On holiday! Indeed, that being the case, I was going to have a week off. However, as a writer of comic science fiction fantasy, which is mostly just fantasy with science in, it’s difficult to come here and not be inspired.
As you know, those of you who’ve read any of my books, most of the K’Barthan action is set in Ning Dang Po, the nation’s capital city. I imagine it being a bit of a mix up. A few years before the action in my stuff begins the Grongles invaded K’Barth. In doing so they bombed large chunks of K’Barth to bits, including parts of the capital. Many of these areas are still bomb sites, while others have been developed, new shiny stainless steel and glass buildings are going up in the commercial centre.
A lot of the old warehouses, which I imagine as either medieval or Victorian stand empty, although some have new Grongle owned or Grongle sponsored businesses moving in – the Grongles have destroyed most K’Barthan trade by systematically taxing it out of existence, or they have simply appropriated K’Barthan businesses into Grongle ownership.
It doesn’t always work like that of course, there’s a point at which anyone is too rich to touch. Then there’s ‘old’ Ning Dang Po, which tends to come in a variety of architectural styles but if you’re trying to imagine it, think eighteenth century Britain back to medieval and Tudor. Imagine the shambles in York, with shades of Bath but mostly run down and then throw some of the new bits of the City of London into it all hugga-mugga.
The new shiny buildings are built by Grongle companies with Grongolian finance and are not available for the use of ‘native’ K’Barthans. Sometimes K’Barthans are full-on barred but mostly it’s just a case of K’Barthans lacking the hard cash, case in point The Planes, where Big Merv lives. Other K’Barthan buildings have been reallocated for Grongolian use only, their original K’Barthan residents evicted to make way for the many Grongle officers and their families moving in.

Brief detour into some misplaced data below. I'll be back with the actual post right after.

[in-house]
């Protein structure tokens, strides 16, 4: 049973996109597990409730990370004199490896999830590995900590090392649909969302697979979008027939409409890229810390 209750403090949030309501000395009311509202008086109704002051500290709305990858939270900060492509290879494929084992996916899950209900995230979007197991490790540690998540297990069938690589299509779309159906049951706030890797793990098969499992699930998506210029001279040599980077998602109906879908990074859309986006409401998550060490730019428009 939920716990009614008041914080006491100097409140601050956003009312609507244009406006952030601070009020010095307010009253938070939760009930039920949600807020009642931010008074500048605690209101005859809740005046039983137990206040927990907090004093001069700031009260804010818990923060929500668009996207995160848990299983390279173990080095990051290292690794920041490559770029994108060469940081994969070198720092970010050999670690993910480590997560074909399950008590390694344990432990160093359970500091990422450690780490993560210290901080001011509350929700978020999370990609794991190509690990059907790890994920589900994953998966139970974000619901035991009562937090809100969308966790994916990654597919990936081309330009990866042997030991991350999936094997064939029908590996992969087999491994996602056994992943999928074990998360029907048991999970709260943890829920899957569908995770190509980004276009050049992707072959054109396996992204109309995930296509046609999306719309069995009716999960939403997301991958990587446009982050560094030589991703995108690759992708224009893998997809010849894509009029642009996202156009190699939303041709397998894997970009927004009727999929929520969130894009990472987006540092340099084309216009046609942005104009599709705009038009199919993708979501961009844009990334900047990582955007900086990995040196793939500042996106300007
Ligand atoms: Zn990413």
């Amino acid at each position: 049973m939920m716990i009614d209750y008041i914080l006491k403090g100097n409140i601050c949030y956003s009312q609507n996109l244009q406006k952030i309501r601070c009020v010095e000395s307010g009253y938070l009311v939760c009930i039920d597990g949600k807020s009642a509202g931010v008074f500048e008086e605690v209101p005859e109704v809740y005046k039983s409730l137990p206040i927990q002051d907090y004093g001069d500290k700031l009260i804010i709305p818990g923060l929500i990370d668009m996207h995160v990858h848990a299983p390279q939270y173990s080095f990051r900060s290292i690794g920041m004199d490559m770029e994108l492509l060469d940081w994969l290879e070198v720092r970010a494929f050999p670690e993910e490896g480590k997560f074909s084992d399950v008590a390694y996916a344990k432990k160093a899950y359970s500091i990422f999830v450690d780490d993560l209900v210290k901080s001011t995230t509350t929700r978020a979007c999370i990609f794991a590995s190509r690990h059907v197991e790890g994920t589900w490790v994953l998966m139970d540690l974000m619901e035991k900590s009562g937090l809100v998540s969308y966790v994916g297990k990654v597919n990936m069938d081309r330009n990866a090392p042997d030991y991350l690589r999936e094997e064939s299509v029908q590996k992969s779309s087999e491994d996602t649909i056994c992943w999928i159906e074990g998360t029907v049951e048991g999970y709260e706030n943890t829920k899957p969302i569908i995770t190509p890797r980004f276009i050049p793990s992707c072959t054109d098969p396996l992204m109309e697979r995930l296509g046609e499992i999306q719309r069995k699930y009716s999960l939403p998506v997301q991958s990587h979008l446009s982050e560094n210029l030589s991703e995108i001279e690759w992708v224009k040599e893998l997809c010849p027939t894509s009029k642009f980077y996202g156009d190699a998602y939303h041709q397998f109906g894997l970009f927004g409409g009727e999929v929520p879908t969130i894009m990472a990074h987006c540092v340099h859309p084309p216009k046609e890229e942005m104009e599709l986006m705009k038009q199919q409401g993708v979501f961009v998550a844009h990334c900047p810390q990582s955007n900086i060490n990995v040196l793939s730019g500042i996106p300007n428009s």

So now you have this kind of two tier system where the Grongles have nearly all the money the privilege and the power and the K’Barthans are their second-class servants. At the same time, the oldest parts of the city, those still standing, have aroused a strange kind of sentimental streak in the Grongles who have slapped preservation orders on the areas they consider to be ‘pure and true’ architecture, as well as completely assimilating others. One of the things about the Grongles is that they think K’Barth
and K’Barthans were once great but have now become decadent or dissolute. They are determined to reform their K’Barthan subjects, although some hard liners think K’Barthans are beyond redemption and wish to destroy them.
A place that crops up a couple of times, especially in the new series I’m writing is the Goojan quarter, where the houses are very close together, the streets narrow and where the land was, originally, far too valuable to waste on things like courtyards and gardens – these are now all on the roofs.
At the moment, I don’t really have any pictures of the kind of new, shiny, steel and glass Ning Dang Po and a lot of the other bits, think Ely in Cambridgeshire or possibly some of the back streets of Cambridge, or for the posher areas bits of Bath and Buxton. But I do have some pictures of the Goojan Quarter, or at least I have some pictures that are about as close as reality gets, now that I’ve spent a week in them! Here’s a little snippet of stuff about the area in question from Too Good to be True which will be out early next year, if I can get the cash together for editing any time before I die of old age (rolls eyes).
Excerpt from Too Good To Be True:
The Pan made his way through the twisty streets of the Goojan Quarter, they were narrow, cobbled, and at street level, dark. The ancient houses were close enough together at the bottom, but in times gone by the Goojan Quarter had been prime real estate. Most of the merchants opening businesses there could only afford a small area of such premium land and since it came at couch a premium nobody was going to waste any on wide boulevards. The streets and alleyways were wide enough to let a cart through and that was all. There was also a complicated one way system which all beings followed, even now.